Canadian Court: Returning Asylum-Seekers to the US Violates Their Rights

A truck crosses the Bluewater Bridge border crossing between Sarnia, Ontario, and Port Huron, Michigan, on March 16, 2020. The Canadian government decided March 16, 2020 to close its borders to most foreign nationals with the exception of Americans. (Geoff Robins/AFP via Getty Images)

Refugee advocates with a San Francisco legal institute are celebrating this week after a Canadian court struck down a binational agreement that lets Canada send asylum-seekers back to the U.S., saying conditions in U.S. immigration detention are inhumane and violate peoples’ rights.

Since 2004, under a so-called Safe Third Country Agreement, Canadian immigration officials have turned back people asking for asylum at official ports of entry on the U.S.-Canada border, and the United States has done the same. Both countries have deemed one another to be safe places for migrants from other parts of the world to seek protections guaranteed under international refugee conventions.

But the Federal Court of Canada ruled Wednesday that the U.S. is not a safe place for people seeking refuge from persecution — because immigration authorities in the U.S. lock up asylum-seekers, sometimes without heat, food or medical care, and with very little access to legal help.

“The evidence is clear that the most significant harm suffered is imprisonment. Additionally, there are the related harms regarding the conditions of detention and the heightened risk of refoulement,” wrote Justice Ann Marie McDonald, referring to the forcible — and unlawful — return of an asylum-seeker to their home country in spite of the likelihood that they’ll suffer persecution.

Several asylum-seekers, originally from El Salvador, Ethiopia and Syria, brought the case in 2017, along with the Canadian Council for Refugees, Amnesty International and the Canadian Council of Churches. They testified about conditions in U.S. immigration custody that included being held in solitary confinement, being denied blankets in frigid cells, being left without food or the opportunity to bathe, and having medical needs ignored.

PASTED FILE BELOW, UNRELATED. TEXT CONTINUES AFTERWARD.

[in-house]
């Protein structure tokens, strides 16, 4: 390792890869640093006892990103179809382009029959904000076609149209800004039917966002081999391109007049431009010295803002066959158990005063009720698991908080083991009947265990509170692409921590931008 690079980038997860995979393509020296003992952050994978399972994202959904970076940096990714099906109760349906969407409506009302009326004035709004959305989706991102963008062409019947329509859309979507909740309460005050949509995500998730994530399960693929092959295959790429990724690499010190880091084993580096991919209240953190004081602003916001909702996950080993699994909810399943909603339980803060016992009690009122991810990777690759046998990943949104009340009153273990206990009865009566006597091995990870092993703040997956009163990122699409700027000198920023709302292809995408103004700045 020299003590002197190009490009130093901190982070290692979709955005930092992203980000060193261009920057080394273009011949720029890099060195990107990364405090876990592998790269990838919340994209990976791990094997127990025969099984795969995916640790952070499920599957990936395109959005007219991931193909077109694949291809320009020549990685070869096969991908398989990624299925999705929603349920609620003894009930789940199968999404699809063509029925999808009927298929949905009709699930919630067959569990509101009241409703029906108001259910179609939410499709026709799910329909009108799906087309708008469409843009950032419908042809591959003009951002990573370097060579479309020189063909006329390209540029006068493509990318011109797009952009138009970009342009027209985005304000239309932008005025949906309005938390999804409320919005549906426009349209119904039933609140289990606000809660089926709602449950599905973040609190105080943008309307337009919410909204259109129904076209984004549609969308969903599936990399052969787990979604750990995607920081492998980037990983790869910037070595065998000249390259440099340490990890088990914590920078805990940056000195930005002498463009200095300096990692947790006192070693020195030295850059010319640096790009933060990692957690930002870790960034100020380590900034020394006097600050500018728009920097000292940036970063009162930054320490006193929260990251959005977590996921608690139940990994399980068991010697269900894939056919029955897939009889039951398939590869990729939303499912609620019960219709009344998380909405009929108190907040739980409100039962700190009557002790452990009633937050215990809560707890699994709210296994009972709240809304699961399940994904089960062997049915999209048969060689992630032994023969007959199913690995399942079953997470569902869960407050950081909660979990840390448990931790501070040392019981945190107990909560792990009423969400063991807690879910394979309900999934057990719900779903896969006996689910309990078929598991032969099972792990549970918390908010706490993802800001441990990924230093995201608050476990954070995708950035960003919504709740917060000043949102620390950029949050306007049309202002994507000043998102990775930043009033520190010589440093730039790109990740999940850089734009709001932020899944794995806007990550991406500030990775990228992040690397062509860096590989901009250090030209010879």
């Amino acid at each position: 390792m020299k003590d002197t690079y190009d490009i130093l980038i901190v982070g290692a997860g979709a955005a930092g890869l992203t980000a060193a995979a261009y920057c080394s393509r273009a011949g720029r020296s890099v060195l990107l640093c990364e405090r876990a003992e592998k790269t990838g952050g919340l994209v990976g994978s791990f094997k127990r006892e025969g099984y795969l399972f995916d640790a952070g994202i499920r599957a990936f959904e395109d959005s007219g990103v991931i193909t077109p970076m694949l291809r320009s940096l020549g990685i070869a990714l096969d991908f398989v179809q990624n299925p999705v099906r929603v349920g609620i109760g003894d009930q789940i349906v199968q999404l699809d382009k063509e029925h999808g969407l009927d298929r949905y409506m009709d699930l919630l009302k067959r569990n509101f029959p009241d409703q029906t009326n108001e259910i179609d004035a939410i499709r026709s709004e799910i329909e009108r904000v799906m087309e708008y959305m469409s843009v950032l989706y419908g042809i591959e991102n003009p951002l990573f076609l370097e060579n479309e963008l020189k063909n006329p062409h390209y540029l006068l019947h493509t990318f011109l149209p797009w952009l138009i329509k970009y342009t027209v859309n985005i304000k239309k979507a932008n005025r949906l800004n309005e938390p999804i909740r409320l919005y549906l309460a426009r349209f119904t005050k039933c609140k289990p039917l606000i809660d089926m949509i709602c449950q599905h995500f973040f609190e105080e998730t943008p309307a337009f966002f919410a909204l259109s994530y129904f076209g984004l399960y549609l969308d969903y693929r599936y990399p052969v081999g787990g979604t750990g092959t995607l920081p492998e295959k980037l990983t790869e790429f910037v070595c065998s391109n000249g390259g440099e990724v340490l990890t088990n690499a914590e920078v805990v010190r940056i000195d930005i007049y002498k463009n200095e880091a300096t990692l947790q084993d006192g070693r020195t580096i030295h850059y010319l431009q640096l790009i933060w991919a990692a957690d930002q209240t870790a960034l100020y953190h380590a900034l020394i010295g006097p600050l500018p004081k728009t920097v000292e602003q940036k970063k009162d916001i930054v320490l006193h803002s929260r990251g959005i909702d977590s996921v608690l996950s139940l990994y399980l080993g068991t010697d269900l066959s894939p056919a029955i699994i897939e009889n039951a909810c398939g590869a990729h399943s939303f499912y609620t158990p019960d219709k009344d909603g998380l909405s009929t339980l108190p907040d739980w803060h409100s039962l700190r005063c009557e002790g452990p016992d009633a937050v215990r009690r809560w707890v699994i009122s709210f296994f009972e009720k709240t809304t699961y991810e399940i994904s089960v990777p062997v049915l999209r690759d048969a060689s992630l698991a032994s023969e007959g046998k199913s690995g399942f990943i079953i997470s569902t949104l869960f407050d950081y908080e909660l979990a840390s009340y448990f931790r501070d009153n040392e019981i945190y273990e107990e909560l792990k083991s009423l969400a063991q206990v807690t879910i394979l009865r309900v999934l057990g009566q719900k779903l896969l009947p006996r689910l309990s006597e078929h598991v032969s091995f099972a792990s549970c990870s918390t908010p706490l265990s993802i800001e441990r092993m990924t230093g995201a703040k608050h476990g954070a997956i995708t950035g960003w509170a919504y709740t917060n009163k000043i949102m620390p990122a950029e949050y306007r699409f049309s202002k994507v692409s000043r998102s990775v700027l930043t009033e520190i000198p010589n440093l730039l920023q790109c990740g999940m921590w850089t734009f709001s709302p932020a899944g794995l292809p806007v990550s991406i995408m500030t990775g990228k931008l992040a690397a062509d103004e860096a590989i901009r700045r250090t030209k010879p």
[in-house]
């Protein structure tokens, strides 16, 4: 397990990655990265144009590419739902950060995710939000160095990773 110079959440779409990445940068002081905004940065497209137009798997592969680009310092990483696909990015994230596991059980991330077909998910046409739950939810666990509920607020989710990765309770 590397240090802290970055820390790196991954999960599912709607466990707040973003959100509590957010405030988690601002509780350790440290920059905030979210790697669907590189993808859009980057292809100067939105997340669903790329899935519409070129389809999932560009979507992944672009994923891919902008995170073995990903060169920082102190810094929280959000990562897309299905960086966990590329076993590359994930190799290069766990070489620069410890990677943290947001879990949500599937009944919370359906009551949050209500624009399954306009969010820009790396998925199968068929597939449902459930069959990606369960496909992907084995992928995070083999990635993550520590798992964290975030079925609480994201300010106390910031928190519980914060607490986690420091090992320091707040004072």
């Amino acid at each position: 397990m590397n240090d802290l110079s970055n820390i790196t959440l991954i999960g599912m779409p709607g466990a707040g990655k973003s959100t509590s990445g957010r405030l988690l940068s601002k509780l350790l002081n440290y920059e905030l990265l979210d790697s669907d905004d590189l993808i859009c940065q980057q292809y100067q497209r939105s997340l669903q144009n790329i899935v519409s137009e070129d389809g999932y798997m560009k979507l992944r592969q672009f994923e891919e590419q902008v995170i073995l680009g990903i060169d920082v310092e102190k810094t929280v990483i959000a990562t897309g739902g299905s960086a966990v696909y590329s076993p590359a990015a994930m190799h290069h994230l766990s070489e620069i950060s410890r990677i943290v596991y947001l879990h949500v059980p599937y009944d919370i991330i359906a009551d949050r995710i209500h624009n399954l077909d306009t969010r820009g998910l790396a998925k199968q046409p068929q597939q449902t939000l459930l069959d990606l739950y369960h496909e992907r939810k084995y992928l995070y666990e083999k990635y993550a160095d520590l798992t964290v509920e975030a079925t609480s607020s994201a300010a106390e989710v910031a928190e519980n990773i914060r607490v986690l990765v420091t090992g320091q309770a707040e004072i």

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U.S. immigration lawyers also told the Canadian court about the obstacles detainees face to building their asylum cases, including barriers to telephone and email access, a lack of access to lawyers and translators, and the impossibility of assembling necessary documents while incarcerated.

McDonald found that these conditions — suffered by asylum-seekers turned back to the United States — violated the Charter of Rights and Freedoms, a part of Canada’s constitution.

“The actions of Canadian officials in returning ineligible [Safe Third Country Agreement] claimants to U.S. officials facilitates a process that results in detention,” she wrote. “The accounts of the detainees demonstrate both physical and psychological suffering because of detention, and a real risk that they will not be able to assert asylum claims.”

McDonald added that penalizing people for “the simple act of making a refugee claim” violates the spirit and intention of refugee conventions and the U.S.-Canada agreement.

Karen Musalo, who directs the Center for Gender and Refugee Studies at UC Hastings College of the Law, testified in the case. She said the ruling should be a “wake-up call for all Americans” about conditions in the U.S. asylum system.

“Justice McDonald’s decision lays bare the grave risks that asylum-seekers face under the agreement, which have been compounded by the alarming spread of COVID-19 in U.S. immigration detention centers,” Musalo said. “Returns to these conditions must not continue even one day more.”

The U.S. Department of Homeland Security, which operates immigration detention facilities, did not respond to a request for comment by press time.

The Canadian court suspended judgement for six months to give the Canadian Parliament time to respond.